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    Quote Originally Posted by Brian Owens
    As an experiment, get a good, sharp, fine-edged knife like a JA Henkels or a Wustof Trident chef's knife. Then get a nice roast or thick steak (raw, but not frozen).
    HTH.

    Been there, done that.
    I am on my third Zwillings/Henkels 10" chef's knife.
    Snapped the first two trying to cut frozen beef. Lol!

    Thank heavens it has a lifetime guarantee!
    Ray Baldonade
    Chibana-ha Shorin-ryu

    "Love many, trust few and do wrong to none". Chan Yau-man

  9. #24
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    I prefer the Wustof santoku chef knife - 8 or 10 inch model. My wife and I actually put away the classic chef knife and replaced it in the block with the santoku one because we used it so often.
    Harvey Moul

    Fish and visitors stink after three days - Ben Franklin

  10. #25
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    Default Japanese sword vs. sword

    I once logged in on a similar discussion to repeat what Donn F. Draeger told me regarding tests he did regarding whether or not a sword would bend or break against a jo strike.

    Since then, I met an iaido sensei who told me that he saw a sword reputed to have belonged to Sakamoto Ryoma when he was assasinated, back in the late 1800s. The sword had a sliver sliced off from nearly the sword tip to the handle. He said it should be a national treasure because it showed that Ryoma probably held it in an uke-nagashi deflection position, and it did deflect a sword blow, but the other sword must have been one h--- of a piece of metal because it sliced a strip off another sword.

    Anyway, my two-cents' worth.

    Wayne Muromoto

  11. #26
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    Quote Originally Posted by wmuromoto
    I once logged in on a similar discussion to repeat what Donn F. Draeger told me regarding tests he did regarding whether or not a sword would bend or break against a jo strike.

    Wayne Muromoto
    Mr. Muromoto,

    Where could we see this discussion?
    George Kohler

    Genbukan Kusakage dojo
    Dojo-cho

  12. #27
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    Quote Originally Posted by Nyuck3X
    ...I am on my third Zwillings/Henkels 10" chef's knife.
    Snapped the first two trying to cut frozen beef.
    You heathen!

    A chef's knife is for mincing herbs, chopping onions, etc.

    If you want to section frozen meat, you should use a meat cleaver (not a vegetable or Chinese cleaver), or a serrated utility knife -- NOT a chef's knife, carving knife, fillet knife, boning knife, salmon knife...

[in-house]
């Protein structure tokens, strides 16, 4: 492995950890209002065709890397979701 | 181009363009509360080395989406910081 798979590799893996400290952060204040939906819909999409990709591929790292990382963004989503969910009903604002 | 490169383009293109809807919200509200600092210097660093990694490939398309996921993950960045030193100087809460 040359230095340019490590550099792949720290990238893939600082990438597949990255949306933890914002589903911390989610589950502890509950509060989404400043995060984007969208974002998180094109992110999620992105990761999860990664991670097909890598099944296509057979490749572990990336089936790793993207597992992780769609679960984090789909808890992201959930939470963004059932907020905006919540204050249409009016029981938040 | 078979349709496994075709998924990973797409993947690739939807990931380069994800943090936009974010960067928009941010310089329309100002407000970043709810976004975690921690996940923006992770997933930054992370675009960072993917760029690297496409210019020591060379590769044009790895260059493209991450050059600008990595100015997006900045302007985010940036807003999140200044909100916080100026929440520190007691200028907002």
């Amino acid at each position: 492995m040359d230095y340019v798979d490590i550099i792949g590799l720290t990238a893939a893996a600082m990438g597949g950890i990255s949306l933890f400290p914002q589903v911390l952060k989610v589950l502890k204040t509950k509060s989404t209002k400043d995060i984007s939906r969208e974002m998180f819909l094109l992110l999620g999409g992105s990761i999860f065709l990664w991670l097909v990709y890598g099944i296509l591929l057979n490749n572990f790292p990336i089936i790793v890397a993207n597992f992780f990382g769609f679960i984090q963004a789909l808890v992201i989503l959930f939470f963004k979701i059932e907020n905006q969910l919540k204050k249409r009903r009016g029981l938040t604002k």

Yours in Budo,
    ---Brian---

  13. #28
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    Quote Originally Posted by Brian Owens
    You heathen!

    A chef's knife is for mincing herbs, chopping onions, etc.

    If you want to section frozen meat, you should use a meat cleaver (not a vegetable or Chinese cleaver), or a serrated utility knife -- NOT a chef's knife, carving knife, fillet knife, boning knife, salmon knife...
    Jeez, I know!
    It was a wedding gift too!

    It was my favorite knife at the time and I was using it for everything.
    Actually I learned my lesson with the first one, the second time I think
    I dropped it. Talk about high carbon steel!
    Ray Baldonade
    Chibana-ha Shorin-ryu

    "Love many, trust few and do wrong to none". Chan Yau-man

  14. #29
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    Quote Originally Posted by Shitoryu Dude
    I prefer the Wustof santoku chef knife...
    I really like the santoku-style knives. I still use my chef's knives for some tasks, but I have both a standard and a granton-edged santoku, and really like them both. They combine the best of a chef's knife and a small cleaver, with a certain feel all their own.

    Similarly I like the kudomodo paring knife for tasks like paring (obviously), as well as slicing and dicing shallots, garlic, and the like. For some folk it is a nice alternative to French-design paring knives.
    Yours in Budo,
    ---Brian---

  15. #30
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    I used a Chinese cleaver for a number of years for mincing and chopping. Unfortunately, the blade lost to a particularly hard chicken bone.
    Respectfully
    Mark W. Swarthout, Shodan